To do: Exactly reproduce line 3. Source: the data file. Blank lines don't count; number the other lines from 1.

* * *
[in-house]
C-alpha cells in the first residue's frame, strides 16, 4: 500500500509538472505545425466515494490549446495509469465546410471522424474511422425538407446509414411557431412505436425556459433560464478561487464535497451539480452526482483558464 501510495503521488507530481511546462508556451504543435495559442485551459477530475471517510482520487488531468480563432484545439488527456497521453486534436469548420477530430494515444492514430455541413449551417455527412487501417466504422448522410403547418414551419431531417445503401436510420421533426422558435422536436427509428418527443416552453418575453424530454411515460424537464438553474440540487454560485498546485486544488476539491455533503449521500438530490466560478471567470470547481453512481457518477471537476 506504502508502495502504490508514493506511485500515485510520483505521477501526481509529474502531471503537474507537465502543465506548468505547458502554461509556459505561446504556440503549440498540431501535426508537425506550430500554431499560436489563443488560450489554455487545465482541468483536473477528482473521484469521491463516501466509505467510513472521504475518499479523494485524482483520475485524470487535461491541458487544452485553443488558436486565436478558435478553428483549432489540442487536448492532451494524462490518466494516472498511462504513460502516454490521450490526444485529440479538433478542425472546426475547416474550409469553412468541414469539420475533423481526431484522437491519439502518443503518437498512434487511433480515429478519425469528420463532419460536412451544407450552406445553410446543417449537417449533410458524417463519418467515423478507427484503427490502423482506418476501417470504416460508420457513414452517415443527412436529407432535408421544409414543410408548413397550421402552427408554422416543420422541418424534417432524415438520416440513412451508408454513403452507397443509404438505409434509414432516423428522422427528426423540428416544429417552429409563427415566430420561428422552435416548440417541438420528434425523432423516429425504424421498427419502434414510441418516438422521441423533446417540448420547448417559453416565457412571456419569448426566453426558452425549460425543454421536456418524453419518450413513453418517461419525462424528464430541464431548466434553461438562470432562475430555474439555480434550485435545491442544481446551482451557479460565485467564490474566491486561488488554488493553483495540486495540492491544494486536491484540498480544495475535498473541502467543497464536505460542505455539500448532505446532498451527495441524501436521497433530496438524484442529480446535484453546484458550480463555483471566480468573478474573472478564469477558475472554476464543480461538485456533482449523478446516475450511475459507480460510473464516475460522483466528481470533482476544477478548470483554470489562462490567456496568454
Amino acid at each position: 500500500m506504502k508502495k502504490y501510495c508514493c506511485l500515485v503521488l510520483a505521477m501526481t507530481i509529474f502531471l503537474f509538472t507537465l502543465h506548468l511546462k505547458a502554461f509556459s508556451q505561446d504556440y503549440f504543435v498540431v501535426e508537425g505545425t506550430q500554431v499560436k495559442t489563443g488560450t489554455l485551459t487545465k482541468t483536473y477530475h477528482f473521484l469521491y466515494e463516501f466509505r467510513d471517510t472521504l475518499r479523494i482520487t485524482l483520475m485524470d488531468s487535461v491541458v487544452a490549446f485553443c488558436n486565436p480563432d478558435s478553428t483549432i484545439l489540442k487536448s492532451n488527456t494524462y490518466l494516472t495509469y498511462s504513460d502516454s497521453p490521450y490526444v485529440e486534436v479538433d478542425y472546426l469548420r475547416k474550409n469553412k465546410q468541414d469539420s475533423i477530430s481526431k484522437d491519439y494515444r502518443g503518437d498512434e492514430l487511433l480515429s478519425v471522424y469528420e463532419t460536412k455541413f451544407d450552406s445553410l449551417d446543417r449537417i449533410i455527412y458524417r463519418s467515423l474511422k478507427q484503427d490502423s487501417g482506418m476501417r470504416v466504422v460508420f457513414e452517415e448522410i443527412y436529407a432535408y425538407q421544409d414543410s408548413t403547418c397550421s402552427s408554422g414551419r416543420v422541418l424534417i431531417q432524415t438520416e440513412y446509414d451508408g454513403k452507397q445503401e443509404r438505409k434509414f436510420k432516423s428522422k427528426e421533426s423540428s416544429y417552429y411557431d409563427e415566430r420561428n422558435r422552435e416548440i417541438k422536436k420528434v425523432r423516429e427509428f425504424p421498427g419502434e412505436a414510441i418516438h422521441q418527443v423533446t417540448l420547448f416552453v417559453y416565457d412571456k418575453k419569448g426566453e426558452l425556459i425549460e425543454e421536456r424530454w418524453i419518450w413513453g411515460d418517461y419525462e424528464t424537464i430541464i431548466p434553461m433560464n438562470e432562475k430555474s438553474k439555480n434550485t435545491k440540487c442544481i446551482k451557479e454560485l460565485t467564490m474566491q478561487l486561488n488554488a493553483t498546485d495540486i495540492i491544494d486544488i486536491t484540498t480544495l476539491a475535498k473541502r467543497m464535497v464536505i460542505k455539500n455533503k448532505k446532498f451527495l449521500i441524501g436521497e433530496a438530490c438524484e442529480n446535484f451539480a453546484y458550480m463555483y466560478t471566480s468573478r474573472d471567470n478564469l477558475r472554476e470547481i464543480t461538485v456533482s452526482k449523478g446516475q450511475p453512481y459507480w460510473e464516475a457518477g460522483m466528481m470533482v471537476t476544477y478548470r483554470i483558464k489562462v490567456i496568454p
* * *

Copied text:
Amino acid at each position: 500500500m506504502k508502495k502504490y501510495c508514493c506511485l500515485v503521488l510520483a505521477m501526481t507530481i509529474f502531471l503537474f509538472t507537465l502543465h506548468l511546462k505547458a502554461f509556459s508556451q505561446d504556440y503549440f504543435v498540431v501535426e508537425g505545425t506550430q500554431v499560436k495559442t489563443g488560450t489554455l485551459t487545465k482541468t483536473y477530475h477528482f473521484l469521491y466515494e463516501f466509505r467510513d471517510t472521504l475518499r479523494i482520487t485524482l483520475m485524470d488531468s487535461v491541458v487544452a490549446f485553443c488558436n486565436p480563432d478558435s478553428t483549432i484545439l489540442k487536448s492532451n488527456t494524462y490518466l494516472t495509469y498511462s504513460d502516454s497521453p490521450y490526444v485529440e486534436v479538433d478542425y472546426l469548420r475547416k474550409n469553412k465546410q468541414d469539420s475533423i477530430s481526431k484522437d491519439y494515444r502518443g503518437d498512434e492514430l487511433l480515429s478519425v471522424y469528420e463532419t460536412k455541413f451544407d450552406s445553410l449551417d446543417r449537417i449533410i455527412y458524417r463519418s467515423l474511422k478507427q484503427d490502423s487501417g482506418m476501417r470504416v466504422v460508420f457513414e452517415e448522410i443527412y436529407a432535408y425538407q421544409d414543410s408548413t403547418c397550421s402552427s408554422g414551419r416543420v422541418l424534417i431531417q432524415t438520416e440513412y446509414d451508408g454513403k452507397q445503401e443509404r438505409k434509414f436510420k432516423s428522422k427528426e421533426s423540428s416544429y417552429y411557431d409563427e415566430r420561428n422558435r422552435e416548440i417541438k422536436k420528434v425523432r423516429e427509428f425504424p421498427g419502434e412505436a414510441i418516438h422521441q418527443v423533446t417540448l420547448f416552453v417559453y416565457d412571456k418575453k419569448g426566453e426558452l425556459i425549460e425543454e421536456r424530454w418524453i419518450w413513453g411515460d418517461y419525462e424528464t424537464i430541464i431548466p434553461m433560464n438562470e432562475k430555474s438553474k439555480n434550485t435545491k440540487c442544481i446551482k451557479e454560485l460565485t467564490m474566491q478561487l486561488n488554488a493553483t498546485d495540486i495540492i491544494d486544488i486536491t484540498t480544495l476539491a475535498k473541502r467543497m464535497v464536505i460542505k455539500n455533503k448532505k446532498f451527495l449521500i441524501g436521497e433530496a438530490c438524484e442529480n446535484f451539480a453546484y458550480m463555483y466560478t471566480s468573478r474573472d471567470n478564469l477558475r472554476e470547481i464543480t461538485v456533482s452526482k449523478g446516475q450511475p453512481y459507480w460510473e464516475a457518477g460522483m466528481m470533482v471537476t476544477y478548470r483554470i483558464k489562462v490567456i496568454p